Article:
Africa

Thousands protest Rwanda, Uganda in eastern DR Congo city

Protesters chanted for weapons to fight Rwanda, as well as slogans hostile to Uganda, which some also accuse of backing the M23.

Anti-Rwanda protesters march to the border of the Democratic Republic of Congo and Rwanda in Goma, on October 31, 2022. Thousands of anti-Rwanda protesters marched through the eastern DR Congo city as M23 rebels tightened their grip on the surrounding countryside. Photo | AFP

Thousands of anti-Rwanda protesters marched through the eastern DR Congo city of Goma on Monday, AFP journalists saw, as M23 rebels tightened their grip on the surrounding countryside.

A mostly Congolese Tutsi group, the M23 resumed fighting in late 2021 after lying dormant for years, accusing the Democratic Republic of Congo’s government of failing to honour an agreement to integrate its fighters into the army.

Protesters chanted for weapons to fight Rwanda, as well as slogans hostile to Uganda, which some also accuse of backing the M23.

Police officers used tear gas to disperse protesters in Goma from the border post with Rwanda.

“We denounce the hypocrisy of the international community in the face of Rwanda’s aggression,” said Mambo Kawaya, a civil society representative attending the demonstration.

The group’s resurgence has destabilised regional relations in central Africa, with the DRC accusing its smaller neighbour Rwanda of backing the militia.

The front line between the Congolese military and the M23 had been calm for several weeks, but fresh clashes from October 20 saw the militia make advances across North Kivu province.

“In less than a week, M23-controlled territory has nearly doubled,” Kivu Security Tracker (KST), a respected violence monitor, said on Twitter.

The rebels “continued to advance north today” while DR Congo troops are “concentrated” in the south “to block their advance on Goma”, it added.

The United Nations said it was worried by the fighting and estimated that it has forced some 50,000 people from their homes in the space of 11 days, including more than 10,000 who fled into Uganda.

Rebels in recent days seized the towns of Kiwanja and Rutshuru, along a strategic highway leading to the provincial capital Goma, which lies on the Rwandan border.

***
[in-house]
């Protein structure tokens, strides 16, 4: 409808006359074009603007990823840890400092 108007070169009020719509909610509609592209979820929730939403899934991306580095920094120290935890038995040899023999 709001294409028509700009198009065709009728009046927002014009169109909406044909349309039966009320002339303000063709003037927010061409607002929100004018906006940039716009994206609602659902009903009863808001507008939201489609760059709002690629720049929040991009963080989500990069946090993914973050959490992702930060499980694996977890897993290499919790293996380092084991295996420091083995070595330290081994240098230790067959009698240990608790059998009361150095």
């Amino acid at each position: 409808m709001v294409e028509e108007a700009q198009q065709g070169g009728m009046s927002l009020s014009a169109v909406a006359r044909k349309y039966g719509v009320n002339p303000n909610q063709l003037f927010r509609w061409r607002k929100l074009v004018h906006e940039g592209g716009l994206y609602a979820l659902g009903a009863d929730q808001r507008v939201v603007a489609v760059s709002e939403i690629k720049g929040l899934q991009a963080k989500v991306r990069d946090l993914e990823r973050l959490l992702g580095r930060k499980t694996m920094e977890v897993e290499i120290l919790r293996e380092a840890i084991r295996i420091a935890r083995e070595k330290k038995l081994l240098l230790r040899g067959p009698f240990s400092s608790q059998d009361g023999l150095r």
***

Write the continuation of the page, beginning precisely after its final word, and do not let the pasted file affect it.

The United States on Monday renewed concern that Rwanda is backing the M23.

“State support of armed groups is unacceptable, and we reiterate our concern about Rwanda’s support to the M23,” State Department spokesman Ned Price told reporters on Monday.

He said US officials have been in frequent contact over the past week with counterparts in both Rwanda and DR Congo on the escalating tensions.

‘Hypocrisy’

The DRC’s government decided to expel Rwanda’s ambassador on Saturday. Rwanda stated that it had noted the decision “with regret”.

The ambassador, Vincent Karega, left the DRC on Monday. 

The M23 rebel group first leapt to prominence in 2012 when it briefly captured Goma before a joint Congolese-UN offensive drove it out.

It is one of scores of armed groups that roam eastern DRC, many of them a legacy of two regional wars that flared late last century.

Despite official denials from Kigali, an unpublished report for the United Nations seen by AFP in August pointed to Rwandan involvement with the M23.

The same report said the M23 plans to capture Goma, an important trade hub of about one million people, to extract political concessions from the Congolese government. 

Rwandan President Paul Kagame tweeted on Monday that he had held a discussion with UN chief Antonio Guterres on how to de-escalate.

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